The ESO-MIDAS system provides general tools for image processing and data reduction with emphasis on astronomical applications including imaging and special reduction packages for ESO instrumentation at La Silla and the VLT at Paranal. In addition it contains applications packages for stellar and surface photometry, image sharpening and decomposition, statistics and various others.
The MIDAS command language, MCL, provides the tools to construct complex command procedures from existing commands. Since all application programs get their parameters via a set of standard interfaces, it is very simple to string commands together, each using results from the previous command. In fact, except for the system commands, all MIDAS commands are MCL procedures themselves.
MCL is an interpreted language which means that the definition of local variables may be done anywhere in a procedure and no compilation and linking steps are required before executing a MCL procedure. To identify syntax and other obvious errors in long and complicated procedures the MIDAS Command Language Debugger is provided. It enables debugging of procedures as well as application code (F77 and C).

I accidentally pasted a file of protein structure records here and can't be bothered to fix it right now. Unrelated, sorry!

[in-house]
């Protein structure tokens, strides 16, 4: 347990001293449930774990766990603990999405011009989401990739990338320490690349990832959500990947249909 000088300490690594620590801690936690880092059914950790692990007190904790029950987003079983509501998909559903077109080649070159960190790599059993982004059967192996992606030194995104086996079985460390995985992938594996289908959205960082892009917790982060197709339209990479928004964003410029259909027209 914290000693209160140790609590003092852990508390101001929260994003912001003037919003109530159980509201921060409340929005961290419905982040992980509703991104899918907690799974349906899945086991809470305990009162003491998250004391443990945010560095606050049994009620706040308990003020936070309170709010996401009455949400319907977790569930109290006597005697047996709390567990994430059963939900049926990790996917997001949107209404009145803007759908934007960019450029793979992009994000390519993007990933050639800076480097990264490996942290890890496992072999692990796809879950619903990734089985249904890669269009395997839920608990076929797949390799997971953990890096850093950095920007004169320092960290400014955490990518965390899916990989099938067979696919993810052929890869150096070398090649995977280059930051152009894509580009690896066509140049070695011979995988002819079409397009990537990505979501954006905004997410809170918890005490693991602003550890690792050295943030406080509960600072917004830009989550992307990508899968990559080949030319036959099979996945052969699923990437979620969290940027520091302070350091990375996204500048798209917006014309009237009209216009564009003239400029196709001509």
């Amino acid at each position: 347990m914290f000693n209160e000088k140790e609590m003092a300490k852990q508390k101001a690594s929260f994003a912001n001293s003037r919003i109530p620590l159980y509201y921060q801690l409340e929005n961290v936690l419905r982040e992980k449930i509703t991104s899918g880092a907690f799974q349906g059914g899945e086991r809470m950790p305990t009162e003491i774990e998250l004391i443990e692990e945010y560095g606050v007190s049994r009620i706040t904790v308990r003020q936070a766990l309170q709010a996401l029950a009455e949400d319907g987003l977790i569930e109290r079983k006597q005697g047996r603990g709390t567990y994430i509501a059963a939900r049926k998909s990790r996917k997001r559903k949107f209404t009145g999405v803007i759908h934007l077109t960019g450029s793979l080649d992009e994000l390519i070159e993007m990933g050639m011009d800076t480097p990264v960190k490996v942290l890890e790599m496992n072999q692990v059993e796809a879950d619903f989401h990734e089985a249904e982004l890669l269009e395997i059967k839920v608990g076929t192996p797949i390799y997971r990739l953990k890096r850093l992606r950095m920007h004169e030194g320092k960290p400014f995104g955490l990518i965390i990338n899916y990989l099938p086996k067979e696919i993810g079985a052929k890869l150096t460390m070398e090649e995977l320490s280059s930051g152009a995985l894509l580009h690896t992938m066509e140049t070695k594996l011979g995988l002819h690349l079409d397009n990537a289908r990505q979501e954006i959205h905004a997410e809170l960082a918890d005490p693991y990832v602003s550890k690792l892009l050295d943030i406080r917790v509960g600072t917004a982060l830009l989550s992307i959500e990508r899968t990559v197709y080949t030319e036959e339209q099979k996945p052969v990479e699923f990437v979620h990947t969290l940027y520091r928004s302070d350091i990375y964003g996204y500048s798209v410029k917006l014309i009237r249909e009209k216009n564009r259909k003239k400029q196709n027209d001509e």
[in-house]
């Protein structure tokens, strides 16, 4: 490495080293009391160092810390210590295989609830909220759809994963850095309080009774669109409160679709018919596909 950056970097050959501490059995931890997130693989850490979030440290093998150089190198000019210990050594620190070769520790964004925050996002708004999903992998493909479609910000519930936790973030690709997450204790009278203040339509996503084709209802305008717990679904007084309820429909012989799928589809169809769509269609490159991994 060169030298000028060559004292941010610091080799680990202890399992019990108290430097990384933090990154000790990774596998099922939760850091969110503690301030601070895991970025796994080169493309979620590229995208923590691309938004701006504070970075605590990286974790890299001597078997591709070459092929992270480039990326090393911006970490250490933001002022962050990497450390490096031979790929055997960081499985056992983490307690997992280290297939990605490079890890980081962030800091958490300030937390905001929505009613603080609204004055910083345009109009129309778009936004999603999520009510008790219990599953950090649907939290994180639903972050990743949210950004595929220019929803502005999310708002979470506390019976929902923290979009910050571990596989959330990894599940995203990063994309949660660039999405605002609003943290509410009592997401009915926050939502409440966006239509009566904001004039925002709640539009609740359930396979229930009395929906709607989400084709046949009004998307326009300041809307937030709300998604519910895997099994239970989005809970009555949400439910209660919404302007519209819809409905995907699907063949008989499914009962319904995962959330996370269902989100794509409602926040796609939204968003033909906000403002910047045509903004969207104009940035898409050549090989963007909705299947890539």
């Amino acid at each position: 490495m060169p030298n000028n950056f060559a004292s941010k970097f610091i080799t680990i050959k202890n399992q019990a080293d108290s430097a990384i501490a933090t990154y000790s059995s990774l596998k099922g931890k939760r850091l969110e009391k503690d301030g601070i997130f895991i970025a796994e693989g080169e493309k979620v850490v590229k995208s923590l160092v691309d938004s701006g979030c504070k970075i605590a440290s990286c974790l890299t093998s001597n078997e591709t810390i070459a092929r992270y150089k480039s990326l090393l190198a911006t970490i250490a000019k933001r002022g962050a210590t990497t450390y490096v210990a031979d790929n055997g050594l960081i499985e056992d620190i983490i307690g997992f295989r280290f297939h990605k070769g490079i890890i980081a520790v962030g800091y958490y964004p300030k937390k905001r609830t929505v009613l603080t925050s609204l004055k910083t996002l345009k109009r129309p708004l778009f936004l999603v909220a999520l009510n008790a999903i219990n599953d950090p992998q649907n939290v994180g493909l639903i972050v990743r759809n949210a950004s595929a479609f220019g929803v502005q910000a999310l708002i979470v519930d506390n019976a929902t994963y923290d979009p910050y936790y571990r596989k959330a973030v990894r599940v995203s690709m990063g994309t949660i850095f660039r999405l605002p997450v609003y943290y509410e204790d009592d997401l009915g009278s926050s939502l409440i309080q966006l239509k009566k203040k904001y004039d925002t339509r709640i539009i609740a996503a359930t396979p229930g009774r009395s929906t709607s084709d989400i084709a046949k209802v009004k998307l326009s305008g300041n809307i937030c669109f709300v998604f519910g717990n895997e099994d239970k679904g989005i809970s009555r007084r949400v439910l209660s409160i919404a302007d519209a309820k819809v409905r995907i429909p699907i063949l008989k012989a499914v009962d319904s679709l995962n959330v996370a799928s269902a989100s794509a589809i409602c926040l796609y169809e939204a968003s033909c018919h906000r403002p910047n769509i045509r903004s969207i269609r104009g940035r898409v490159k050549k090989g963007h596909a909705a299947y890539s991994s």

MIDAS is a command driven system in which the user enters commands followed by parameters. This implies that the user must know a few commands and their structure in order to make effective use of the system. Since most users cannot keep all the commands and their parameters at their finger tips, an extensive on-line help facility has been created which can be used within the Midas terminal window as well as via a graphical user interface.
A MIDAS command has the following structure:
where par1 is the first parameter and so on. The important points are:
COMMAND/QUALIFIER par1 par2 … par8
- Command and qualifier are separated by a / (slash).
- The command/qualifier and the parameters are separated by a space.
- Most commands have qualifiers.
- A parameter may contain several sub-parameters which are separated by commas.
- In most cases if the parameters are not specified, the system makes sensible defaults, but the user should not always trust these default values to be those he might have chosen.
- Keep these rules in mind, otherwise you will confuse the command.
MIDAS commands divide themselves into three categories:
- MIDAS basic (system) commands
- MIDAS application commands
- procedure control commands
The detailed description for all commands available can be accessed via the Midas GUI XHelp (from the shell with helpmidas or from Midas with create/gui help).